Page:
A study in the Netherlands on the psychological, social and relational consequences of female genital mutilation.
Erick Vloeberghs, Jeroen Knipscheer, Anke van der Kwaak, Zahra Naleie, Maria van den Muijsenbergh
Little is known about the psychological, social and relational consequences of female genital mutilation (FGM). Researchers from Pharos, Centrum45 and Royal Tropical Institute in collaboration with FSAN (Federation of Somali Associations Netherlands) mapped the experiences of women in the Netherlands who underwent FGM/C. Ethnic similar women interviewed in total sixty-six women from Somalia, Eritrea, Ethiopia, Sudan and Sierra Leone on the psychological, social and relational consequences of their circumcision.
In Veiled Pain women talk about their anger and anxiety, feelings of exclusion and shame, and about how they cope which their pain, complaints and sorrows. Using standardized questionnaires it was found that one third of the women have feelings of anxiety or depression while one on six claims to have trauma-related symptoms due to the mutilation.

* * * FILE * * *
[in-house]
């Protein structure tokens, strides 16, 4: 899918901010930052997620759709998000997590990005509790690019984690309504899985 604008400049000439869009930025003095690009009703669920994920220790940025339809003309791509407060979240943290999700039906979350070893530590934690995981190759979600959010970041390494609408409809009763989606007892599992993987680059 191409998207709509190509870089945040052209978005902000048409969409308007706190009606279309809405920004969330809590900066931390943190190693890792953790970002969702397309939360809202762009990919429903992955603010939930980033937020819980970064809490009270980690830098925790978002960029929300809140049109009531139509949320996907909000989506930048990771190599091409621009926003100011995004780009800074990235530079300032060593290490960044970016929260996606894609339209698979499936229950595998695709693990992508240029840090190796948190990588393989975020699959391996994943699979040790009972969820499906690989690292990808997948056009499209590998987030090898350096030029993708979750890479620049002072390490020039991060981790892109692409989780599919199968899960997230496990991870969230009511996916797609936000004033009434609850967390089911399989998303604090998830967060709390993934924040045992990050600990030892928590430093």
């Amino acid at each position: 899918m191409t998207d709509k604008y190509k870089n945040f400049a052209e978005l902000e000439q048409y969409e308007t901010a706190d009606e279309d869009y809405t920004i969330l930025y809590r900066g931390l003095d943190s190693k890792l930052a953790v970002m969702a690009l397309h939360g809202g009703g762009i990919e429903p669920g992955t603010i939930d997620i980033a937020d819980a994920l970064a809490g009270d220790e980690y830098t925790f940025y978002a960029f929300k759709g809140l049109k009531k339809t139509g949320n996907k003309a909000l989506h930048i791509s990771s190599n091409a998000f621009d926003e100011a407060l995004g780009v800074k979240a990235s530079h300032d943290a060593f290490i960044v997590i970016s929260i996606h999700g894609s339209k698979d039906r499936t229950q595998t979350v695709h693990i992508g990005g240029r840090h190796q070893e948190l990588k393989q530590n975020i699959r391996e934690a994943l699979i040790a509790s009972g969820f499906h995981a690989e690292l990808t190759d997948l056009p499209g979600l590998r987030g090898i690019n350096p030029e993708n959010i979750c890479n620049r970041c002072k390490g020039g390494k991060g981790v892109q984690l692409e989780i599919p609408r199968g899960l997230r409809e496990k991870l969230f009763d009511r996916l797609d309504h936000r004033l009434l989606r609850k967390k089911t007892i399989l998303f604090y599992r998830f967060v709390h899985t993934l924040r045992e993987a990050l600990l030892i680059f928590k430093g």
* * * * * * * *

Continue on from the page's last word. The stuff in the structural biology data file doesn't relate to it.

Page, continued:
Migration to the Netherlands has a major influence on how they regard FGM/C. What once was obviously is now deviant and raises violent responses in our society. This has an impact on the perception of the consequences of the mutilation. The women spoke in veiled terms about the consequences of FGM/C on their experience of sexuality, and the impact it has on the relationship with their partner, family life and contact with others, including healthcare providers in the Netherlands. The insights from this mixed method study are particularly relevant for healthcare workers who meet with these women.
‘Impressive and readable account of a study into a painful cultural phenomenon and its consequences for women in our neighbourhood’. In: Huisarts en Wetenschap (General Practitioner and Science), 2010, (53) 10.